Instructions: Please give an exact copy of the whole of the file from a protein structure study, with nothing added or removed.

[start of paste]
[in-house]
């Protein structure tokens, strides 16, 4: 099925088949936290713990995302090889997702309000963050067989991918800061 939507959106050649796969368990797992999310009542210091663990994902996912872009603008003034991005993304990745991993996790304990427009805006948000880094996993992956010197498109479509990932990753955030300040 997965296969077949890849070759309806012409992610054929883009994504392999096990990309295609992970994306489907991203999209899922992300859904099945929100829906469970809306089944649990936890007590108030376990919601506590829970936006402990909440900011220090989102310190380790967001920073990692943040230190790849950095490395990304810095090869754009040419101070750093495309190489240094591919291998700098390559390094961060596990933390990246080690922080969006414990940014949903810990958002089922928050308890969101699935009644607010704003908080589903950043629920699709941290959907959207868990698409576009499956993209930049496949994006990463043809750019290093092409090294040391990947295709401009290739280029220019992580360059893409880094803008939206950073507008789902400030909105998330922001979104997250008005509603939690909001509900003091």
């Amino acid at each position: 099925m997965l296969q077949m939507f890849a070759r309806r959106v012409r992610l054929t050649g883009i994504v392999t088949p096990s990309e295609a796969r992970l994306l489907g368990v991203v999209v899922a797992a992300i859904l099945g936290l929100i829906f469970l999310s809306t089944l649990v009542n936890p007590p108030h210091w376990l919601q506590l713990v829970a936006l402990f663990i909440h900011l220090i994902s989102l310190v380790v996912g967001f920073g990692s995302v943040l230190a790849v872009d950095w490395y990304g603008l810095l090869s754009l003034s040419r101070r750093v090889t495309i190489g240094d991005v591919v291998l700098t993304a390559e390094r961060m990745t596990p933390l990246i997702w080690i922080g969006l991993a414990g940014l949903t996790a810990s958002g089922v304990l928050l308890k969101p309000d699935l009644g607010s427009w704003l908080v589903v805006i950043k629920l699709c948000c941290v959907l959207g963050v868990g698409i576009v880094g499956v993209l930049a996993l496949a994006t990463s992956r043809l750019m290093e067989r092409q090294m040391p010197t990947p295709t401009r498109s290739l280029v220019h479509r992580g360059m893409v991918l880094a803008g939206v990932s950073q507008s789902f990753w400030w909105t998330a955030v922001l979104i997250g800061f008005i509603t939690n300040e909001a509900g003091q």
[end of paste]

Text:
[in-house]
């Protein structure tokens, strides 16, 4: 099925088949936290713990995302090889997702309000963050067989991918800061 939507959106050649796969368990797992999310009542210091663990994902996912872009603008003034991005993304990745991993996790304990427009805006948000880094996993992956010197498109479509990932990753955030300040 997965296969077949890849070759309806012409992610054929883009994504392999096990990309295609992970994306489907991203999209899922992300859904099945929100829906469970809306089944649990936890007590108030376990919601506590829970936006402990909440900011220090989102310190380790967001920073990692943040230190790849950095490395990304810095090869754009040419101070750093495309190489240094591919291998700098390559390094961060596990933390990246080690922080969006414990940014949903810990958002089922928050308890969101699935009644607010704003908080589903950043629920699709941290959907959207868990698409576009499956993209930049496949994006990463043809750019290093092409090294040391990947295709401009290739280029220019992580360059893409880094803008939206950073507008789902400030909105998330922001979104997250008005509603939690909001509900003091």
């Amino acid at each position: 099925m997965l296969q077949m939507f890849a070759r309806r959106v012409r992610l054929t050649g883009i994504v392999t088949p096990s990309e295609a796969r992970l994306l489907g368990v991203v999209v899922a797992a992300i859904l099945g936290l929100i829906f469970l999310s809306t089944l649990v009542n936890p007590p108030h210091w376990l919601q506590l713990v829970a936006l402990f663990i909440h900011l220090i994902s989102l310190v380790v996912g967001f920073g990692s995302v943040l230190a790849v872009d950095w490395y990304g603008l810095l090869s754009l003034s040419r101070r750093v090889t495309i190489g240094d991005v591919v291998l700098t993304a390559e390094r961060m990745t596990p933390l990246i997702w080690i922080g969006l991993a414990g940014l949903t996790a810990s958002g089922v304990l928050l308890k969101p309000d699935l009644g607010s427009w704003l908080v589903v805006i950043k629920l699709c948000c941290v959907l959207g963050v868990g698409i576009v880094g499956v993209l930049a996993l496949a994006t990463s992956r043809l750019m290093e067989r092409q090294m040391p010197t990947p295709t401009r498109s290739l280029v220019h479509r992580g360059m893409v991918l880094a803008g939206v990932s950073q507008s789902f990753w400030w909105t998330a955030v922001l979104i997250g800061f008005i509603t939690n300040e909001a509900g003091q």